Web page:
“Sure.” Amy didn’t seem reluctant to admit that. “Even so, Levitical law restricted what Mary could do after giving birth. Mostly it meant she couldn’t go anywhere for forty days. The Wise Men were less than six hundred miles away, and a camel can go at least forty miles in a day, so they could have made the trip before Mary was allowed to travel.”
An authoritative knock rattled your door.
You stood. “King Herod isn’t the only one with visitors, Amy. Someone’s here.”
“Okay. I’ll see you in the morning.” You waited for her to hang up before you returned the handset to its cradle.
You opened the door and found Marshal Woods. He held a cardboard box filled with the things he’d confiscated from you.
“Marshal.” You stood in the doorway, hands on hips, blocking him from entering. “Isn’t it snowing kind of hard for you to be out and about?”
Woods sneered and thrust your belongings at your chest. “It stopped almost an hour ago. The task force investigating you is based only a mile away, so when we finished analyzing your things I thought I’d bring them back. That way I don’t have to go out on a Sunday.”
You lowered the box to the floor and pushed it aside with a foot. “I’m so glad I could accommodate you in that respect. If it weren’t so late I’d invite you in for coffee. Oh, wait, no I wouldn’t.”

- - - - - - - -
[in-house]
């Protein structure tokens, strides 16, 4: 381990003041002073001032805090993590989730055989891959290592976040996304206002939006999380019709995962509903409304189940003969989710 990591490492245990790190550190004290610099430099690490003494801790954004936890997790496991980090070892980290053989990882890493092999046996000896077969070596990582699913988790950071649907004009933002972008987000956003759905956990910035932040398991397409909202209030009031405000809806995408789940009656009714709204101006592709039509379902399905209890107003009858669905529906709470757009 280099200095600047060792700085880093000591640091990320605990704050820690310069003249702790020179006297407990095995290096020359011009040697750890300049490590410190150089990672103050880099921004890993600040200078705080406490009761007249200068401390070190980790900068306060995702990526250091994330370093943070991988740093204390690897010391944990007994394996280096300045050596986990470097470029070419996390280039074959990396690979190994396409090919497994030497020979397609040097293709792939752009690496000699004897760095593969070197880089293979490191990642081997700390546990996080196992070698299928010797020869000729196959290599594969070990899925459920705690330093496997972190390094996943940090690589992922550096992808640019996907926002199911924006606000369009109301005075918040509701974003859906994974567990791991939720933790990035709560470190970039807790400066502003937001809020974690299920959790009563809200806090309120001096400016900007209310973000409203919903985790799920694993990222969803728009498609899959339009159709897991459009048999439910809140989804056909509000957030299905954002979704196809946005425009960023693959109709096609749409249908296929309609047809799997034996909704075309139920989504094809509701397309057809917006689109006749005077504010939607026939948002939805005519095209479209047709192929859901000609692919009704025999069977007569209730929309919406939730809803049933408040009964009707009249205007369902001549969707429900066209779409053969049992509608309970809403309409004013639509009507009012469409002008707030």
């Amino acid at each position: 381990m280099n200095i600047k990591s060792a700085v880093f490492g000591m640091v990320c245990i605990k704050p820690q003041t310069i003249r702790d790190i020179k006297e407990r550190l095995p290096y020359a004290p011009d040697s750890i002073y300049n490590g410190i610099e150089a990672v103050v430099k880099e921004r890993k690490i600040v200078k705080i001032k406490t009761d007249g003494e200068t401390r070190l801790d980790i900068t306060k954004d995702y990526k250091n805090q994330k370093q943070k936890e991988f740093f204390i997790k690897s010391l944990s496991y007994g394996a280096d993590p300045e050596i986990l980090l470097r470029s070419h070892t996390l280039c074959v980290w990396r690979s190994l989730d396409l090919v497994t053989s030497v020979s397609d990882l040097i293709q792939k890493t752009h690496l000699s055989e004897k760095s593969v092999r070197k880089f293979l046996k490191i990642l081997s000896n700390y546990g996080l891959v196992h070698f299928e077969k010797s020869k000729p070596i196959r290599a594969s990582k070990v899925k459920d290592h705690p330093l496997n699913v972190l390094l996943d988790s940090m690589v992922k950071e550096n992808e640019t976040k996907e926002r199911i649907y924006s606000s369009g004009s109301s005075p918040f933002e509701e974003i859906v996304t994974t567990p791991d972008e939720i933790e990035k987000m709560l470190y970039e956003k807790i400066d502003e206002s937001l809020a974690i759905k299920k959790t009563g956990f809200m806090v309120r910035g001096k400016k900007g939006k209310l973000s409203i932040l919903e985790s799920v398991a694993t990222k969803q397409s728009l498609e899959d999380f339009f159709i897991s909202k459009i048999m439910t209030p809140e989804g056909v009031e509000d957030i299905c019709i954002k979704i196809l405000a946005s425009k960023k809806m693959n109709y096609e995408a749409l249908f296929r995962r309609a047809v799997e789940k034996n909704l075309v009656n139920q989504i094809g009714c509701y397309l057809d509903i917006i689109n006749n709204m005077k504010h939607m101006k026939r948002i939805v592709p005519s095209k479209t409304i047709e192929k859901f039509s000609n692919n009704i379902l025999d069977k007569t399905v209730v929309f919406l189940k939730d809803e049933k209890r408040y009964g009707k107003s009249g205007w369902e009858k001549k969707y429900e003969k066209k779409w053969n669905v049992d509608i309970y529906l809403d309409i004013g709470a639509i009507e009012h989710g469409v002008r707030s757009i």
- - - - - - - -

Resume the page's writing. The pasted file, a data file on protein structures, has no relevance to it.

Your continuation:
That earned you a sincere grin. “Have a nice evening, Mr. Reymond.” Woods spun on his heel and marched down the hall.
You closed the door, put the box on your bed, and rummaged through it.
Computer, check. That was the most important item.
A folder of printed pages, check. Your papers had all been loose, so the folder must have come from the Marshal’s Service.
“I wonder if he’s going to charge me for the folder,” you muttered.
Printer, paper, connecting cables, all check. Even the laptop’s charger was included. “Looks like it’s all here.”
POP! That one came from the printer. You hadn’t even plugged it in.
Then, in rapid succession, a series of popping sounds came from the laptop, your phone, and pretty much anything else I could think of –even your pressed wood desk.
You stifled a scream. The vein at your left temple pulsated.
One more. POP!
Your phone. You grabbed your head with both hands and pulled on the hair above each ear. Coupled with your mouth writhing in frustration, you chewed the insides of your cheeks.
My mission wouldn’t take much longer.